Spiral Marketing: The More You Know, The More You Can Know

February 10, 2010

Google Buzz or Google Fizzle?

Ah, Google – you evil bastard! You slipped in another Facebook / Twitter / (insert social network of your choosing) Killer into our gmail accounts while we slept, blissfully unaware of your latest misguided attempt at social network domination. At least the Wave and the Buzz make me think that, hey, I need a vacation; Google Docs? Not so much. But at the end of the day, as much as you’d like to, you will be hard-pressed to transplant the Facebooks and Twitters of the world. You have more money than most to spend on technology – but technology has little to do with the problem you are trying to solve.

Here’s the thing: Facebook, Twitter, and other social networks are marginally interesting technology, but I venture to guess that I could pay some very clever college students all the pizza and Meisterbrau they can consume, and they’ll come up with a pretty good approximation of the Facebook, Twitter or ______________ technology in a matter of weeks. Facebook technology has as much value as Twitter or Google Buzz technology: next to nothing.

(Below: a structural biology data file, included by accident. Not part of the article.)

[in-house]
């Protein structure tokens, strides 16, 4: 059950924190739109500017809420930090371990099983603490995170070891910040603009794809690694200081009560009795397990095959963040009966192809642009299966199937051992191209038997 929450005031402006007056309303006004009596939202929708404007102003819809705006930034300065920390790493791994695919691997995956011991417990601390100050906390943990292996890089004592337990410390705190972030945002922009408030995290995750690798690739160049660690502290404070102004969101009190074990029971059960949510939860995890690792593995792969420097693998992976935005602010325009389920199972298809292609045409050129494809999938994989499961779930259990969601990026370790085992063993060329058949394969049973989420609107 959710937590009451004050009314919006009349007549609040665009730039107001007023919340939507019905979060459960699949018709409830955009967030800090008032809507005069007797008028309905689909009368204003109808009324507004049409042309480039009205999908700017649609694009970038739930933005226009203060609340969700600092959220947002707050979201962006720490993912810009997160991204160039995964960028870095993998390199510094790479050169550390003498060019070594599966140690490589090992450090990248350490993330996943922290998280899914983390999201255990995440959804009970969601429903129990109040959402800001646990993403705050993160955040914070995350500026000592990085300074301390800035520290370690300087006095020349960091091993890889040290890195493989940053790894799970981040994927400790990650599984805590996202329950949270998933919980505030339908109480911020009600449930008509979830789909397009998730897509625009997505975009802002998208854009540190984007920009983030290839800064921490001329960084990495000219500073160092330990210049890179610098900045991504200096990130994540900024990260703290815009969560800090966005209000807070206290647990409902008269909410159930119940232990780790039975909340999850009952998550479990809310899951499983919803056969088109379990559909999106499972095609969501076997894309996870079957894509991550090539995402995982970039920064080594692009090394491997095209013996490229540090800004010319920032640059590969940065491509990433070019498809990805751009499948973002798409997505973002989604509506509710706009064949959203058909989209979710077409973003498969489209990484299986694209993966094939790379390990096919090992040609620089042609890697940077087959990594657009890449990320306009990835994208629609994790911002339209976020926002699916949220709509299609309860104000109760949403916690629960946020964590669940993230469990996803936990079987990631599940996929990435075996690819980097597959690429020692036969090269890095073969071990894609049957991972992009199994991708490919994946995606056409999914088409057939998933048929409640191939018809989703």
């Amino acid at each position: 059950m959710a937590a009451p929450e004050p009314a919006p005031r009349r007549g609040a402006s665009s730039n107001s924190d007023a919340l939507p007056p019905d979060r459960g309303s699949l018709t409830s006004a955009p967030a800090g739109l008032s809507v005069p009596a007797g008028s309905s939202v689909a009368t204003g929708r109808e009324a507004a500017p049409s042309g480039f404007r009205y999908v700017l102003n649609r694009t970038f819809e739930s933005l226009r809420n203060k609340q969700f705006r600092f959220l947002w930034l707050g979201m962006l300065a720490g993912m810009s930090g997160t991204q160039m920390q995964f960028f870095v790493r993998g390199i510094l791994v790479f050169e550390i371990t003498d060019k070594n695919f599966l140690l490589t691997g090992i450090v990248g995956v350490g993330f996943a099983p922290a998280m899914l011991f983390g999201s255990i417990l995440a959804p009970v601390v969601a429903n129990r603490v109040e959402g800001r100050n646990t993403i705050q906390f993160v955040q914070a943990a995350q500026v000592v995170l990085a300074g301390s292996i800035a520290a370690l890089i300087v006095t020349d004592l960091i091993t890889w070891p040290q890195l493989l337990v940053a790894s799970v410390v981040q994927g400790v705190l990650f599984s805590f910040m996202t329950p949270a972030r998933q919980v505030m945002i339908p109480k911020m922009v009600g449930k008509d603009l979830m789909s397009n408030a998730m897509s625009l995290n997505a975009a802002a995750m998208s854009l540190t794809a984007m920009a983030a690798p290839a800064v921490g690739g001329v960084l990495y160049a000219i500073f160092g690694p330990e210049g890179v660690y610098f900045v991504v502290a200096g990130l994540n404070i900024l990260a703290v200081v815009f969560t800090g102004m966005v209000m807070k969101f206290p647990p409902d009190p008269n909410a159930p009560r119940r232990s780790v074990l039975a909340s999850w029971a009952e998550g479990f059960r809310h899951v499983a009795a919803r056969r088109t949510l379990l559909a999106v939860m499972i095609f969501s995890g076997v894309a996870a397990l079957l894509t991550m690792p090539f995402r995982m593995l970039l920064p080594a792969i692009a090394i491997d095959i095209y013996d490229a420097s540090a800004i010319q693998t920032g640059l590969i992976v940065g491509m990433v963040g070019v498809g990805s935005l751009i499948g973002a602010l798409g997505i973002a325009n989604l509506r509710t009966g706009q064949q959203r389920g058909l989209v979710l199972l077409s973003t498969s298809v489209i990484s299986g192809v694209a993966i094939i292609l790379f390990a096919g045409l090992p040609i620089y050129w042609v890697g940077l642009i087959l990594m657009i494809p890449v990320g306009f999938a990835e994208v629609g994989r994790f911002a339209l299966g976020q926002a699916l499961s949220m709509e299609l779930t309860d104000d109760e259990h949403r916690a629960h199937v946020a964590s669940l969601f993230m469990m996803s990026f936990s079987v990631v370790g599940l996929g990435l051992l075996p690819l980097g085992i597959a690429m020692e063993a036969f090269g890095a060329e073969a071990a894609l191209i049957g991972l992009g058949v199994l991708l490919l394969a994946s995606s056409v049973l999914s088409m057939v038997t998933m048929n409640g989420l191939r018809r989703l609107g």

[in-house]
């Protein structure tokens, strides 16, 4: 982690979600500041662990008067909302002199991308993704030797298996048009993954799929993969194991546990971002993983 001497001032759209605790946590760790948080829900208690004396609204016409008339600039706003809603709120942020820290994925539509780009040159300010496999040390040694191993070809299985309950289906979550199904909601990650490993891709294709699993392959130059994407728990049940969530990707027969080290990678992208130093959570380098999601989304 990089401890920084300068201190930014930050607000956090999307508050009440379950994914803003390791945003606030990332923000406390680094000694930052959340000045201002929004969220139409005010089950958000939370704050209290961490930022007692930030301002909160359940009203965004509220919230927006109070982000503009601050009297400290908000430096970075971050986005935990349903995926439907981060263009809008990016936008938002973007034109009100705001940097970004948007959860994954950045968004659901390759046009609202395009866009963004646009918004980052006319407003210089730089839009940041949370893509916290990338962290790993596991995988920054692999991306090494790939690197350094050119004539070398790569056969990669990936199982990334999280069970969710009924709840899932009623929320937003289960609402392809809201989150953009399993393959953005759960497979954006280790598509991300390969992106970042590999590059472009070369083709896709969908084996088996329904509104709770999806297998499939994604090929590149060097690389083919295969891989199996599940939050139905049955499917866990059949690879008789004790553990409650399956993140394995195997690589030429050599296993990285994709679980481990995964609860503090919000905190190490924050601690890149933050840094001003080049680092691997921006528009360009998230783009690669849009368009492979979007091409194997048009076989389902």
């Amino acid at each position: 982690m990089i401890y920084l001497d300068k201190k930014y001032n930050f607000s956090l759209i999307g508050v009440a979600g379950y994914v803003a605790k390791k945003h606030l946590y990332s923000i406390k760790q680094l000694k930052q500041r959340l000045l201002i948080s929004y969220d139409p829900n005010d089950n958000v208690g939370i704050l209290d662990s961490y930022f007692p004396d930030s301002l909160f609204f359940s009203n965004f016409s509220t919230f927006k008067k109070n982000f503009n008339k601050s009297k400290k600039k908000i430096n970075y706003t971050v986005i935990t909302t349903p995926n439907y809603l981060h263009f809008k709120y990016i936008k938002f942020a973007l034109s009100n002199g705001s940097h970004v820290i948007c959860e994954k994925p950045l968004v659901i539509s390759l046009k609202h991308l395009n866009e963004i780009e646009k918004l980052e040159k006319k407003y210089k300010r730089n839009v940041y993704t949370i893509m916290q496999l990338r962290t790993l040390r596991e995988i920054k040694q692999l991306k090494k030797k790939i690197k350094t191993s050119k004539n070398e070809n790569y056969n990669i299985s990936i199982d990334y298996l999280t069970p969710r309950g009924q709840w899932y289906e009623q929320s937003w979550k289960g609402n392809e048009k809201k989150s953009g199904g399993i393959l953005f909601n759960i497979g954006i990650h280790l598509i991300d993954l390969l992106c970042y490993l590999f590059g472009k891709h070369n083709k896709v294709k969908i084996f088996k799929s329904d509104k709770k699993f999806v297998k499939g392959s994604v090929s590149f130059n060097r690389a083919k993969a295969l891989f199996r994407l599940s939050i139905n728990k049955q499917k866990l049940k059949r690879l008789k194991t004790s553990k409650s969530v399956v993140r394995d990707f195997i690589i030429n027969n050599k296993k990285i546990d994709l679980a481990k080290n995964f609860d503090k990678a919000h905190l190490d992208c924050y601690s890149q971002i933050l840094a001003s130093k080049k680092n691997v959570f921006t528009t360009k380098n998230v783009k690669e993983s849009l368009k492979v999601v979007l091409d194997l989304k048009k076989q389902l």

Yeah, I said it. All this social media technology by itself is worth about as much as, well, Google Wave. Because the value of Facebook is that some enormous number of people use it every day, and they use it a lot. Same with Twitter. It isn’t the technology of the network that matters: it is the network itself that counts. Facebook could easily go away – it happened to MySpace, and it could also happen to Twitter. But MySpace wasn’t killed by technology or Rupert Murdoch’s continued misunderstanding of all thing interwebz (although it hastened its decline).  MySpace is dying because people aren’t using it the way they used to.